Haiti's long wait for prime minister ends
Gary Conille's appointment as prime minister is ratified by the Haitian senate by 17 votes to 3.
Last Modified: 05 Oct 2011 04:58
President Michel Martelly's two earlier nominees for the post were rejected by the Haitian senate [EPA]

The long wait for Haiti to approve a prime minister has ended, with the senate voting in favour of Garry Conille to run the government.

Tuesday's 17-3 vote for Conille to serve as the caribbean nation's prime minister will enable Michel Martelly, the president, to install a cabinet and jumpstart reconstruction efforts that have been slow to since last year's powerful earthquake.

Nine senators abstained in the vote.

Conille was Martelly's third pick as prime minister as his two earlier nominees for the post were rejected by parliament since he took office in May.

"Congratulations to the senate that they ratified our choice,'' Lucien Jura, Martelly's spokesman, told the Associated Press news agency.

"There will be a government to implement the Martelly vision that the country needs. The senate made a
decision that will improve the lives of the population,'' Jura said.

Conille, a medical doctor, already has direct experience of helping to manage Haiti's rebuilding from the January 2010 earthquake.

From March 2010 to June 2011, he served as chief of staff for the United Nations special envoy for Haiti, former US president Bill Clinton, helping to co-ordinate the UN and international earthquake response and the mobilisation and follow-through of donor commitments.

At the time of his nomination for the prime minister role, Conille was serving as the resident representative and humanitarian co-ordinator for the UN Development Programme (UNDP) in the West African state of Niger.

He has a long career as a UN official, having started in 1999 as a project officer for the United Nations Population Fund (UNPF) in Haiti.

The debate to ratify Conille lasted six hours, as senators questioned Conille's residency qualifications, whose job took him out of Haiti for years.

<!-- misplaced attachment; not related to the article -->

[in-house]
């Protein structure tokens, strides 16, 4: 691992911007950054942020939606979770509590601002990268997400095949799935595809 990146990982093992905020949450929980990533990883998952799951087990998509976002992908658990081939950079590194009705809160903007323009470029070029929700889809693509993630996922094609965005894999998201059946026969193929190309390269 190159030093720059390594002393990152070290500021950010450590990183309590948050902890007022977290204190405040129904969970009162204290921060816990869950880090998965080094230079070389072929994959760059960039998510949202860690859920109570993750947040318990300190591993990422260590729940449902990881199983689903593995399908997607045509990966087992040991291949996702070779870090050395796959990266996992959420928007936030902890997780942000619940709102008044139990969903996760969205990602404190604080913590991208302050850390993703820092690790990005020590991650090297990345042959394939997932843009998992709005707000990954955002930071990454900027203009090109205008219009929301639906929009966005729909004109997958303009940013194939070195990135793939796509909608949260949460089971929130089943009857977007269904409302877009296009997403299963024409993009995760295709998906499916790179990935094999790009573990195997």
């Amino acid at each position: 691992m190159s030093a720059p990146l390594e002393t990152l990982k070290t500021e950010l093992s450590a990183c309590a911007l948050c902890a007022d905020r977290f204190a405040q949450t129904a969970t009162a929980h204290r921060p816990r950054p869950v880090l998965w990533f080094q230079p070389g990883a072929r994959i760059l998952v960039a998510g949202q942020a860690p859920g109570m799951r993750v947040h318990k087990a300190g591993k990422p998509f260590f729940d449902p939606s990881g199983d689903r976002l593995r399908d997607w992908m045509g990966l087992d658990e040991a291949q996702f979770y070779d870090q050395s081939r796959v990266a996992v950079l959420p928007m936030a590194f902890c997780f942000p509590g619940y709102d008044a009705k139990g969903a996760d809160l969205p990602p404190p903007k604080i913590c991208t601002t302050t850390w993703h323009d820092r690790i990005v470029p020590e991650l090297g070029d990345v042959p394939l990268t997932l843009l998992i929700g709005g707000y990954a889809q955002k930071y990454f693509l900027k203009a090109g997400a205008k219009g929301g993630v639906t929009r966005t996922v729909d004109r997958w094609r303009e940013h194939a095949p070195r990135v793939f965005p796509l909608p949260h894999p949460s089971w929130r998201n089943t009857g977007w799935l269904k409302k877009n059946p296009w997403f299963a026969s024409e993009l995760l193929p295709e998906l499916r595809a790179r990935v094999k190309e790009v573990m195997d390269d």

Government officials in Haiti are required to have spent five consecutive years in Haiti under the constitution but French and Haitian Creole versions of the document don't specify when the residency period begins.

In the end, a group of senators from a majority coalition agreed Conille was eligible.

In his new job, Conille will help lead reconstruction efforts in the aftermath of the January 2010 earthquake and will assume responsibilities as co-chair of a recovery panel with his former boss, Clinton.

Topics in this article
Featured on Al Jazeera
UNHCR says hundreds of people trapped in Yaloke town risk death if they are not evacuated to safety urgently.
'Justice for All' demonstrations swell across the US over the deaths of African Americans in police encounters.
Six former Guantanamo detainees are now free in Uruguay with some hailing the decision to grant them asylum.
Disproportionately high number of Aboriginal people in prison highlights inequality and marginalisation, critics say.
Long-standing dispute over Christian use of the word 'Allah' raises concerns about a very un-Merry Christmas.
The threat posed by ISIL has prompted thousands of young Kurds to join the PKK.
Baja California - with its own grim history of disappeared people - finds a voice in the fight against violence.
Russian feminist rockers fight system holding 700,000 - the world's largest per capita prison population after the US.
Weeks of growing protests against Muslims continue in Dresden with 15,000 hitting the streets last Monday.